As an organization of and for member professors, NCPEA continues to recognize the work of its members’ shaping the field of educational administration through the annual Living Legends Award. The EB recently expanded this recognition of selfless service through a periodic and timely Distinguished Service Award. NCPEA board members participate with past recipients of Living Legends awards to identify a professor deserving of this level of recognition and encourages nominations to be sent to the executive director for the Distinguished Service Award.
“The mission of NCPEA, as a professional academic organization, is to advance the field of educational administration, both in leadership and management, through research, teaching, and service, as a means to prepare aspiring and practicing educational administrators.” The NCPEA Executive Board completed its strategic planning session at the summer conference in Camarillo, California, hosted by CAPEA and Gary Kinsey from California State University Channel Islands, in preparation for the long-range planning for membership held every five years. The Whithers Session provided members with an opportunity for input and information for NCPEA’s direction from new initiatives identified in 2014, ahead of the next Washington, DC Summit held every five years on the “5’s and 0’s.” One sub-committee is actively meeting to work on membership proposals ranging from institutional membership (see the upcoming NCPEA December Newsletter from Jim Berry) to student ambassadors and current practitioners – who may be transitioning to professorial roles. Another initiative, leading to an EB sub-committee, proposed an inaugural application process to grant a total of $5,000 to quality proposals seeking to implement the mission and vision of NCPEA to “advance the field” and “serve the needs” of educational administrators and professors (see the upcoming newsletter). The EB identified this as a strategic initiative aligned to our non-profit status with the Internal Revenue Service. This is a tangible way to give back to the field a portion of revenues from the annual conference and our publications through recognizing and encouraging deserving work to improve the preparation of future leaders and the professional development of current leaders aligned to the NCPEA’s mission and vision. Hopefully, this grant amount will continue to grow as NCPEA members expand their reach through presentations at our conferences, publishing through our journals in NCPEA Publications, and books in the NCPEA Press.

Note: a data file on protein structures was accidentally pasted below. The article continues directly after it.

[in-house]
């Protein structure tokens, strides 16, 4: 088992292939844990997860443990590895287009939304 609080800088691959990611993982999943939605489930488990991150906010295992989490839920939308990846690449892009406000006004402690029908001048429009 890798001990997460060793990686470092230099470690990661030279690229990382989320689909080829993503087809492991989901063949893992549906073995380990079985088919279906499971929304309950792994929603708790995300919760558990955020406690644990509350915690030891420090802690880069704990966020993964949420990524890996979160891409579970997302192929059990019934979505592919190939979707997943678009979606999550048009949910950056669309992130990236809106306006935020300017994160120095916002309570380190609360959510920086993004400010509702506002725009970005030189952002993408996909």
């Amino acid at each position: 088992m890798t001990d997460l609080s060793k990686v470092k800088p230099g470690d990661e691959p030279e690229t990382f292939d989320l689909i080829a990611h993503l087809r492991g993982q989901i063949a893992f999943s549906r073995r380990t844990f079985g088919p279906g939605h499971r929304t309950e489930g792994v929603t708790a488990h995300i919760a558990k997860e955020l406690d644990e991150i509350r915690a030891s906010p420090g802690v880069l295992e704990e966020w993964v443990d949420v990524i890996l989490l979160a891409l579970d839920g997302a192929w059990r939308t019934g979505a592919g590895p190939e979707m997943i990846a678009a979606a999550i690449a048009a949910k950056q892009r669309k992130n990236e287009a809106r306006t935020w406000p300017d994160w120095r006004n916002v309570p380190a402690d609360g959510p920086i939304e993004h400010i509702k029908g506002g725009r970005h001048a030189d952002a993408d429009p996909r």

The work of 2014 culminated officially with our final meeting of the EB on December 15th and it will continue into 2015 under the leadership of NCPEA president Carleton Holt (University of Arkansas). But we know that it actually continues immediately day-to-day with the quality and consistent work of Jim Berry, our executive director from Eastern Michigan University. On behalf of the NCPEA Executive Board, thank you for you work to serve the organization, its members, and others in your roles throughout the United States and the world. We are committed to the quality preparation of educational leaders and this work is best accomplished through professors in programs who seek to be accountable to those that we serve with and to those we serve. The National Council of Professors of Educational Administration is a great place to learn, to share what we learn with our colleague professors, and to use what we learn and share to better prepare aspiring and practicing educational administrators. May you be blessed throughout the upcoming holiday season and have a prosperous New Year 2015, one in which you and our organization thrives.